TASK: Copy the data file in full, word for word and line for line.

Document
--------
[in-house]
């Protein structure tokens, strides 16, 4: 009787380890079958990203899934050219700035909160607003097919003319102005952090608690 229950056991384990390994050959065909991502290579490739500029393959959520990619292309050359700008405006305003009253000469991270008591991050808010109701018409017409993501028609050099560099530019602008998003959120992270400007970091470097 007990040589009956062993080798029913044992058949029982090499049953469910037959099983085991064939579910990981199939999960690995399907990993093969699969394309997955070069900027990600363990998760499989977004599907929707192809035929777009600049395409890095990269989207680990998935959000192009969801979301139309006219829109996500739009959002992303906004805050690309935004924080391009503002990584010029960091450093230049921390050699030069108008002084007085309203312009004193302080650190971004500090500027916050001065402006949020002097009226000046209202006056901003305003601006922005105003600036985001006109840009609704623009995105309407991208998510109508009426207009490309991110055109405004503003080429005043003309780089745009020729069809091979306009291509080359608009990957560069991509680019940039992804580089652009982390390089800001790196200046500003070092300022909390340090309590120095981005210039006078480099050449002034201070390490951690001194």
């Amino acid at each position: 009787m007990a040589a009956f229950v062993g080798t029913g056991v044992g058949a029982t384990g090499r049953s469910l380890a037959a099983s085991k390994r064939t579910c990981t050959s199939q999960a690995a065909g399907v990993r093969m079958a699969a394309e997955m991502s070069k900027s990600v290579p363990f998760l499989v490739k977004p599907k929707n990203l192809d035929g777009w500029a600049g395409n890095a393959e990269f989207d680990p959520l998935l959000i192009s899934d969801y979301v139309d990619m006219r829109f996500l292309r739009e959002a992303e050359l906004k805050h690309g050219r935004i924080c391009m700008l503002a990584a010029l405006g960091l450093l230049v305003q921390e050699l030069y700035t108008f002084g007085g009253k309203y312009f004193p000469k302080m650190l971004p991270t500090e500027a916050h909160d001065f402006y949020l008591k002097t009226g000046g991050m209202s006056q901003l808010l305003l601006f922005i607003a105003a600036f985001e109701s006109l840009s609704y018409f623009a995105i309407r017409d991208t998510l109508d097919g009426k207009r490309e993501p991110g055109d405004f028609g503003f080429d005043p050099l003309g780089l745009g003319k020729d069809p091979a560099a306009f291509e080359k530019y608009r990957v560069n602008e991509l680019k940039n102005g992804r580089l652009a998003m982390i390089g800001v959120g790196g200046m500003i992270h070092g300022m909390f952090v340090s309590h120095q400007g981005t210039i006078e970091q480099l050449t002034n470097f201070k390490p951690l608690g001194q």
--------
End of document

[in-house]
């Protein structure tokens, strides 16, 4: 009787380890079958990203899934050219700035909160607003097919003319102005952090608690 229950056991384990390994050959065909991502290579490739500029393959959520990619292309050359700008405006305003009253000469991270008591991050808010109701018409017409993501028609050099560099530019602008998003959120992270400007970091470097 007990040589009956062993080798029913044992058949029982090499049953469910037959099983085991064939579910990981199939999960690995399907990993093969699969394309997955070069900027990600363990998760499989977004599907929707192809035929777009600049395409890095990269989207680990998935959000192009969801979301139309006219829109996500739009959002992303906004805050690309935004924080391009503002990584010029960091450093230049921390050699030069108008002084007085309203312009004193302080650190971004500090500027916050001065402006949020002097009226000046209202006056901003305003601006922005105003600036985001006109840009609704623009995105309407991208998510109508009426207009490309991110055109405004503003080429005043003309780089745009020729069809091979306009291509080359608009990957560069991509680019940039992804580089652009982390390089800001790196200046500003070092300022909390340090309590120095981005210039006078480099050449002034201070390490951690001194």
């Amino acid at each position: 009787m007990a040589a009956f229950v062993g080798t029913g056991v044992g058949a029982t384990g090499r049953s469910l380890a037959a099983s085991k390994r064939t579910c990981t050959s199939q999960a690995a065909g399907v990993r093969m079958a699969a394309e997955m991502s070069k900027s990600v290579p363990f998760l499989v490739k977004p599907k929707n990203l192809d035929g777009w500029a600049g395409n890095a393959e990269f989207d680990p959520l998935l959000i192009s899934d969801y979301v139309d990619m006219r829109f996500l292309r739009e959002a992303e050359l906004k805050h690309g050219r935004i924080c391009m700008l503002a990584a010029l405006g960091l450093l230049v305003q921390e050699l030069y700035t108008f002084g007085g009253k309203y312009f004193p000469k302080m650190l971004p991270t500090e500027a916050h909160d001065f402006y949020l008591k002097t009226g000046g991050m209202s006056q901003l808010l305003l601006f922005i607003a105003a600036f985001e109701s006109l840009s609704y018409f623009a995105i309407r017409d991208t998510l109508d097919g009426k207009r490309e993501p991110g055109d405004f028609g503003f080429d005043p050099l003309g780089l745009g003319k020729d069809p091979a560099a306009f291509e080359k530019y608009r990957v560069n602008e991509l680019k940039n102005g992804r580089l652009a998003m982390i390089g800001v959120g790196g200046m500003i992270h070092g300022m909390f952090v340090s309590h120095q400007g981005t210039i006078e970091q480099l050449t002034n470097f201070k390490p951690l608690g001194q």